- Steve Almasy, Tom Kludt (2016-04-16). "Nine Guantanamo detainees transferred to Saudi Arabia". CNN. Retrieved 2016-04-17.
It also comes ahead of Obama's planned trip to Saudi Arabia next week.
- "US transfers nine Yemeni inmates from Guantanamo to Saudi Arabia as closure programme accelerated". The Daily Telegraph. 2016-04-16. Retrieved 2016-04-17.
Saturday's release marks the largest transfer since 10 Yemenis were sent to Oman in January. It is the first time Saudi Arabia has taken any former Guantanamo inmates.
- Camila Domonoske (2016-08-16). "15 Guantanamo Bay Detainees Transferred To United Arab Emirates". National Public Radio.
Two of the Afghan prisoners — Mohammed Kamin and Obaidallah, who only has one name — had been briefly charged in a military commission, The Miami Herald reports. The war crimes prosecutor dropped those charges.
- Benjamin Wittes (2016-08-16). "A Big Guantanamo Transfer: Progress Towards the Site's Obsolescence". Lawfare.
- "Five Guantanamo Yemeni inmates sent to Oman and Estonia". BBC News. 2015-01-14. Archived from the original on 2015-01-15.
The five men - in their 30s and 40s - were cleared for release since at least 2009, but US officials ruled out their return to Yemen, where the government is battling al-Qaeda rebels.
- Margot Williams. "Guantanamo timeline 2015". The New York Times. Archived from the original on 2015-01-15.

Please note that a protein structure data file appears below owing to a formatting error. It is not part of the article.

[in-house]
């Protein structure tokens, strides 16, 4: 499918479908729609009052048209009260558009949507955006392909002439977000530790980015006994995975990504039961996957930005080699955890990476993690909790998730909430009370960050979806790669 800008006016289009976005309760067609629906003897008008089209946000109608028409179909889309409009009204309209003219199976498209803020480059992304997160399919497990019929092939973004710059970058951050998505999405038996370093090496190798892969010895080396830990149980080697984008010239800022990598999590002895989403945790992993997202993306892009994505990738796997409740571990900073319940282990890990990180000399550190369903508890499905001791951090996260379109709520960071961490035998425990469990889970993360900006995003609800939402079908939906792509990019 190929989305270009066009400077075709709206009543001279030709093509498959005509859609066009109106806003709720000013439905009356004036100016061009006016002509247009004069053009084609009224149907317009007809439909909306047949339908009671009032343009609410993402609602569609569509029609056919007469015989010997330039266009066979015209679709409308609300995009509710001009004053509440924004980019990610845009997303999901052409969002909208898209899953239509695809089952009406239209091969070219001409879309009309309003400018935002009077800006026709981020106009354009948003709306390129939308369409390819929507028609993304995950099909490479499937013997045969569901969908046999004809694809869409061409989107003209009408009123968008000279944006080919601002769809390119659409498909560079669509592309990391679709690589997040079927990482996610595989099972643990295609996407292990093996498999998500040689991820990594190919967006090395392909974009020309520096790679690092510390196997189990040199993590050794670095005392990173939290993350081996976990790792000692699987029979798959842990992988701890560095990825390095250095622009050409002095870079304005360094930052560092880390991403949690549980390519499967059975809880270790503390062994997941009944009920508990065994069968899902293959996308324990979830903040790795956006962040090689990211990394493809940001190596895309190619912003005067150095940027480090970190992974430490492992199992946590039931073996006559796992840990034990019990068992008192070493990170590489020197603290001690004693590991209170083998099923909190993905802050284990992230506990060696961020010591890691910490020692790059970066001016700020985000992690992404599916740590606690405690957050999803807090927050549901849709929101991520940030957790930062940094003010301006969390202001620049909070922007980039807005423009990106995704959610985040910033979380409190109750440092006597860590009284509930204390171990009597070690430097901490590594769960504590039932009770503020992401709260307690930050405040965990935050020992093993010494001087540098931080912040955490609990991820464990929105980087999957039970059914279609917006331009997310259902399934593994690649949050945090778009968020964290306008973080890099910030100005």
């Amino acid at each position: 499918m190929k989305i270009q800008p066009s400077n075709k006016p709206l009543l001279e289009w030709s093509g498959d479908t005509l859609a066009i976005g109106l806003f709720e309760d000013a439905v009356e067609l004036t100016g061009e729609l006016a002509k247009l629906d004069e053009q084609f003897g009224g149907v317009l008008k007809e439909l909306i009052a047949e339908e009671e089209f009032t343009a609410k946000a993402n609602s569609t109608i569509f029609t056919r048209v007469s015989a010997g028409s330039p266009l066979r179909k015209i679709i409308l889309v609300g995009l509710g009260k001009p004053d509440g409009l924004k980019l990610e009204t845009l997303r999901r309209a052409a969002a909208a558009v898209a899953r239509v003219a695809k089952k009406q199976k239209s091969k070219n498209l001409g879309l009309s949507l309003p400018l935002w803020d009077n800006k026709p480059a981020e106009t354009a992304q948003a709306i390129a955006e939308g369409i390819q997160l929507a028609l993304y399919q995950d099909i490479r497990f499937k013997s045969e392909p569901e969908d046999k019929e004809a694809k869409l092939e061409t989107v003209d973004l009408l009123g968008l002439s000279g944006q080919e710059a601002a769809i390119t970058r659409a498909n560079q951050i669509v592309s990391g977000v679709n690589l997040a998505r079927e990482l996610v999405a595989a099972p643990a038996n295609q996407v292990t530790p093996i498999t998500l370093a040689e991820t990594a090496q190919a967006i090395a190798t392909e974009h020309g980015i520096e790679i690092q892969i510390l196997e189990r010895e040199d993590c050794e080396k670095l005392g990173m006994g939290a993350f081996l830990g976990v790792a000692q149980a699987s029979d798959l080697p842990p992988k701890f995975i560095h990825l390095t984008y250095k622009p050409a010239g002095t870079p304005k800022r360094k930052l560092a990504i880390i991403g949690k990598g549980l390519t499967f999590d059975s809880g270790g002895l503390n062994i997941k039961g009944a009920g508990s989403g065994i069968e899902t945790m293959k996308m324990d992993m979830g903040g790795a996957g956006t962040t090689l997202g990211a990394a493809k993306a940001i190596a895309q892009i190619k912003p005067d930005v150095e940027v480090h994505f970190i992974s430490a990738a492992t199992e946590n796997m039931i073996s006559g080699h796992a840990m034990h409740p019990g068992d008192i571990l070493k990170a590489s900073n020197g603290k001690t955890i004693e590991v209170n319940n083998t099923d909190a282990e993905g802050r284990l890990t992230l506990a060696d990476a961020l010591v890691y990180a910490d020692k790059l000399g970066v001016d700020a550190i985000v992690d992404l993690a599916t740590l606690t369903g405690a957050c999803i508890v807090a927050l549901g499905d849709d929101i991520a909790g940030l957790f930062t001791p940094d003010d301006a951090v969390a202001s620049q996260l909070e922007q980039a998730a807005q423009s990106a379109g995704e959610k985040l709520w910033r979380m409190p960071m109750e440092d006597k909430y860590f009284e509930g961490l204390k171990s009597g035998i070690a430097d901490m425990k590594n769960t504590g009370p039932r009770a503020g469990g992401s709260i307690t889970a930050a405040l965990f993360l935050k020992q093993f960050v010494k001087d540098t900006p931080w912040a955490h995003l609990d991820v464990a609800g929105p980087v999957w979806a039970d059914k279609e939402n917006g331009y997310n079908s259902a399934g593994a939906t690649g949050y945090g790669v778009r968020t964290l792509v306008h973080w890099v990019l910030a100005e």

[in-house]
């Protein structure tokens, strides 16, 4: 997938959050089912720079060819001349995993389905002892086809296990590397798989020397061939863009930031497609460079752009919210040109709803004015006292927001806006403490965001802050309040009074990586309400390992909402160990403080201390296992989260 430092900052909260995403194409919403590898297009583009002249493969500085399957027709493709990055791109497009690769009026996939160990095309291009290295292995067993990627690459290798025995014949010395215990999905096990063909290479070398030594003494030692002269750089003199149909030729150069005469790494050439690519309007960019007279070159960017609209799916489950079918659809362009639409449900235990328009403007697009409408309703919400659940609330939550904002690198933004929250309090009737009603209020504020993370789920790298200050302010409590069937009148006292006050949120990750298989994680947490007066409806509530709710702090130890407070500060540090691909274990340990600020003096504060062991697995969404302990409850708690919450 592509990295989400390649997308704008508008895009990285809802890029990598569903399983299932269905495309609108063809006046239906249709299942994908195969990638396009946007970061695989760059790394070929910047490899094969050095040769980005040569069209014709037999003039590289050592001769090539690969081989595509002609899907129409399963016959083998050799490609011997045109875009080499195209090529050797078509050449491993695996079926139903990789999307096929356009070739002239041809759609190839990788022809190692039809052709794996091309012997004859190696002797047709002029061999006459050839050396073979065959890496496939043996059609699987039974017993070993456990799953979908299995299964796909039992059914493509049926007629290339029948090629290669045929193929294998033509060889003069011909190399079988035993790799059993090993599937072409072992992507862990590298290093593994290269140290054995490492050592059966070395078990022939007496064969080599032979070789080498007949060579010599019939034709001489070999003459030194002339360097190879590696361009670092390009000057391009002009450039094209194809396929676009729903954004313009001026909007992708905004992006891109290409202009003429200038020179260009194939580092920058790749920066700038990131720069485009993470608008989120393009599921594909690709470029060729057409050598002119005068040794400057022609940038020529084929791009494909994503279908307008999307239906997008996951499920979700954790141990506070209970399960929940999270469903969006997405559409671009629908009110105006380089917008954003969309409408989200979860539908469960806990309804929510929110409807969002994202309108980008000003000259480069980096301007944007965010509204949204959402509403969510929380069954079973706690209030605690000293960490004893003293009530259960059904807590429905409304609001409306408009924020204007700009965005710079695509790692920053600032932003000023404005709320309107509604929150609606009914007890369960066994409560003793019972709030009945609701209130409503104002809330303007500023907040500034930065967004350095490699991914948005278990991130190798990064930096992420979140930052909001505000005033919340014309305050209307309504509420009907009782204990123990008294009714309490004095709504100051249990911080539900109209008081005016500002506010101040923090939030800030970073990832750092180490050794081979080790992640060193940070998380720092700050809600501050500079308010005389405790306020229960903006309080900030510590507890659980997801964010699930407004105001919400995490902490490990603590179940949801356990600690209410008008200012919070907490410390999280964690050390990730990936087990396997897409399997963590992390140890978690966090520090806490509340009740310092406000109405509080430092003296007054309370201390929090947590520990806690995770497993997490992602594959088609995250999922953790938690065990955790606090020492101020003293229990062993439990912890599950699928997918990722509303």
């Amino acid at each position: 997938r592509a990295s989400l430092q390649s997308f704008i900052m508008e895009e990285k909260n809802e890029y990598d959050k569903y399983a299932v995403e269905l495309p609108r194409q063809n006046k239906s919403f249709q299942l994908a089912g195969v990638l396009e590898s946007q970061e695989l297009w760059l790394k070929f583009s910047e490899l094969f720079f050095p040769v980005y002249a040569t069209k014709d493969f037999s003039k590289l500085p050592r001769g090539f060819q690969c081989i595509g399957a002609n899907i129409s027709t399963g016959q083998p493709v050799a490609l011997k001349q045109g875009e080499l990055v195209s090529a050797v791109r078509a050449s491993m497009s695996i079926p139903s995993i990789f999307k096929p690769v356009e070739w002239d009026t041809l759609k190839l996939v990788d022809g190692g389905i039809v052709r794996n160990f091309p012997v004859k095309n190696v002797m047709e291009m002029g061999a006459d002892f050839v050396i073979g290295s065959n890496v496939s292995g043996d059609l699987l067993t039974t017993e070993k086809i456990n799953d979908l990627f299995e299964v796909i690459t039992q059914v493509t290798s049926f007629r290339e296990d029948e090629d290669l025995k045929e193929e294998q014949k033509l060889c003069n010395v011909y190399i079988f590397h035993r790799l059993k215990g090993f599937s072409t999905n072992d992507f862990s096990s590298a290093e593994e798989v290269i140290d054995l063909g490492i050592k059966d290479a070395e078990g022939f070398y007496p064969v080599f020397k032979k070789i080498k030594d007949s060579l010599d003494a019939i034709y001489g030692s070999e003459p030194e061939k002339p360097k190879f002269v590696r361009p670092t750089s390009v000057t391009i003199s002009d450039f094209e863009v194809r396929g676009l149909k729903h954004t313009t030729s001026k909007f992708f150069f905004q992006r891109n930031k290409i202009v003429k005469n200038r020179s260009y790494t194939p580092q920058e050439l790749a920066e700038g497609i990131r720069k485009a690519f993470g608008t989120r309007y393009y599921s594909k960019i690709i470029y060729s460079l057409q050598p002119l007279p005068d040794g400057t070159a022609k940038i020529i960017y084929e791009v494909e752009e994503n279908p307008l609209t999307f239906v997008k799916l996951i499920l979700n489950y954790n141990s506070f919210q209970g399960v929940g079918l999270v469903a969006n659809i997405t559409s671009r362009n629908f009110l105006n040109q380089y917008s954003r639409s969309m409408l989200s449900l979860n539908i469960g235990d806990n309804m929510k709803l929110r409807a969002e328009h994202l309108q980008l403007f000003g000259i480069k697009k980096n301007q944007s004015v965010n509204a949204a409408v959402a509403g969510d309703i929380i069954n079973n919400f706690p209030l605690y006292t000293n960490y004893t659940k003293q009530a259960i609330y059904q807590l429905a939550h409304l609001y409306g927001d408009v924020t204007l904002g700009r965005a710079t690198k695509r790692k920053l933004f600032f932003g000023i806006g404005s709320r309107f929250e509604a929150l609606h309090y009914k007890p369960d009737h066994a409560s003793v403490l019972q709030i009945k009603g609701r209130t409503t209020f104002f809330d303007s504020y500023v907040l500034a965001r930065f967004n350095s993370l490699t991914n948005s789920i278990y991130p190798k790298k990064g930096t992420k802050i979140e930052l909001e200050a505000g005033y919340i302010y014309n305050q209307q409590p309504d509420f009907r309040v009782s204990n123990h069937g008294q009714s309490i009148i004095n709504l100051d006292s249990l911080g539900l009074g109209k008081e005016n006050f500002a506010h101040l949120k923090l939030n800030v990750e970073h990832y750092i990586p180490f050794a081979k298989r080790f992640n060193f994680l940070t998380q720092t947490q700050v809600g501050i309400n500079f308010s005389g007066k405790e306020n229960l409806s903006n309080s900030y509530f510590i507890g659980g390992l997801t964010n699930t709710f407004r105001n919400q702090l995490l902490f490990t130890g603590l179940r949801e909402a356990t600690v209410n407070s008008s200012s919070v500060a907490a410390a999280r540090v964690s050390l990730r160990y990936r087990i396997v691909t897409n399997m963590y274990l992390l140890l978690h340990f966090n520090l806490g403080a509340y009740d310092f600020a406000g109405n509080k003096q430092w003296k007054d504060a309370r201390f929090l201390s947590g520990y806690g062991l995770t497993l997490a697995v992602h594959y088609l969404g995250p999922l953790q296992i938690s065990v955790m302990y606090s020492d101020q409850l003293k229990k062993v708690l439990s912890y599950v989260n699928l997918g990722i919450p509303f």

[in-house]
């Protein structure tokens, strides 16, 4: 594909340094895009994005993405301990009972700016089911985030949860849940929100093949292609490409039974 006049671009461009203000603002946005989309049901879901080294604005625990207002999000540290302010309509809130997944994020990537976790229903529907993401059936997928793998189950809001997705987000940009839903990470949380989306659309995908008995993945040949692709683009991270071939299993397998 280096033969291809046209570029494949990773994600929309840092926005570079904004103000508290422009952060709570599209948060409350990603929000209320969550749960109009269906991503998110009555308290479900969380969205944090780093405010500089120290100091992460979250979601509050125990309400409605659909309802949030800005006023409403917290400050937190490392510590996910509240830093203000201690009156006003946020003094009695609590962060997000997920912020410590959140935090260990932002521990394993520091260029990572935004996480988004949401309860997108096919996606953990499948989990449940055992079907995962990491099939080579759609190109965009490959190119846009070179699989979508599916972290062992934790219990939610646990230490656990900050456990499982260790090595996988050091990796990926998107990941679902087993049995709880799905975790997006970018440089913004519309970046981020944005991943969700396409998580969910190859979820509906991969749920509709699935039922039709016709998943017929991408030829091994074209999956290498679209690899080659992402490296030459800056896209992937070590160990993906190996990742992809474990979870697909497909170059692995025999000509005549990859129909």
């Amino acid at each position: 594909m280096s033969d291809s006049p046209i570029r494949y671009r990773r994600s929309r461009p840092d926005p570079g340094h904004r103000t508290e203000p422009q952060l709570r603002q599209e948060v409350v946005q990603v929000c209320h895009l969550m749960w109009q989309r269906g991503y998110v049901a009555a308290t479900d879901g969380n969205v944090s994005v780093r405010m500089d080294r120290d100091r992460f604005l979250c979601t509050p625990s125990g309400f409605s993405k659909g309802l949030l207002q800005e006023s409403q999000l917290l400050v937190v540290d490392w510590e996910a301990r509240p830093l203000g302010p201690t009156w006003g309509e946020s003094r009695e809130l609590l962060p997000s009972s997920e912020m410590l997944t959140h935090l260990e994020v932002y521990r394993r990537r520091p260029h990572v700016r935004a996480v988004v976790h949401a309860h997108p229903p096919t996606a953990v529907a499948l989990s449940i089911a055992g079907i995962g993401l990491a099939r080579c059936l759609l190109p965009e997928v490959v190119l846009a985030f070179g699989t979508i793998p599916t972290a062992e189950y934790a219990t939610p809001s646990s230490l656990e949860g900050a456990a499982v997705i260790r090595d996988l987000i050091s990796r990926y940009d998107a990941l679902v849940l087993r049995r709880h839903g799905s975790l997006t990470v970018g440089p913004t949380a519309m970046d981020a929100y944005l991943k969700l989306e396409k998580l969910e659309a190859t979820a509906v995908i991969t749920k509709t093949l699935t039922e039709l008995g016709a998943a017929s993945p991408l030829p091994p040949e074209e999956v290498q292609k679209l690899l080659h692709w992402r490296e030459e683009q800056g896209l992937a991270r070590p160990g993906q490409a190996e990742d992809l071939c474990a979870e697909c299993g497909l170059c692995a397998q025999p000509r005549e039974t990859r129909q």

- "IMMEDIATE RELEASE, Release No: NR-235-15, June 13, 2015, Detainee Transfer Announced". United States Department of Defense. 2015-06-13. Archived from the original on 2015-06-13.
The United States is grateful to the Government of Oman for its humanitarian gesture and willingness to support ongoing U.S. efforts to close the Guantanamo Bay detention facility. The United States coordinated with the Government of Oman to ensure these transfers took place consistent with appropriate security and humane treatment measures.
- Carol Rosenberg (2016-06-22). "Another Yemeni 'forever prisoner' at Guantánamo is cleared for release". Miami Herald. Archived from the original on 2016-06-03. Retrieved 2016-06-23.
- "Montenegro receives another person within humanitarian programme of re-socialisation of prisoners from Guantanamo". Government of Montenegro. 2016-06-22. Archived from the original on 2016-06-23.
- Carol Rosenberg (2015-11-16). "U.S. sends 5 Guantánamo detainees to the United Arab Emirates". Miami Herald.
With Congress pushing stricter restrictions on prisoner transfers, the Pentagon this weekend released five Yemenis from the prison camps at Guantánamo to resettle in the United Arab Emirates, an Arabian Gulf nation. None of the captives had ever been charged with a crime.
- Carol Rosenberg (2016-07-10). "Guantánamo downsizes again — Yemeni goes to Italy for resettlement". Miami Herald. Archived from the original on 2016-07-11. Retrieved 2016-07-10.
U.S. troops delivered a long-cleared Yemeni detainee to Italy over the weekend, the Pentagon disclosed Sunday, in a downsizing of the detention to 78 or fewer captives.
- "Yemeni Guantánamo Bay inmate transferred to Italy, US says". The Guardian. 2016-07-10. Archived from the original on 2016-07-10. Retrieved 2016-07-11.
The United States said on Sunday it had transferred a Yemeni inmate from the Guantánamo Bay prison to Italy, bringing the number of detainees at the US naval base in Cuba to 78.
- While other sites state he was sent to Saudi Arabia, the New York Times reports his host country is unknown.
- Margot Williams (2008-11-03). "Guantanamo Docket: Tarek Ali Abdullah Ahmed Baada". The New York Times. Retrieved 2016-04-17.
He was transferred to an undetermined country on April 16, 2016.
- Margot Williams. "Guantanamo timeline 2016". The New York Times.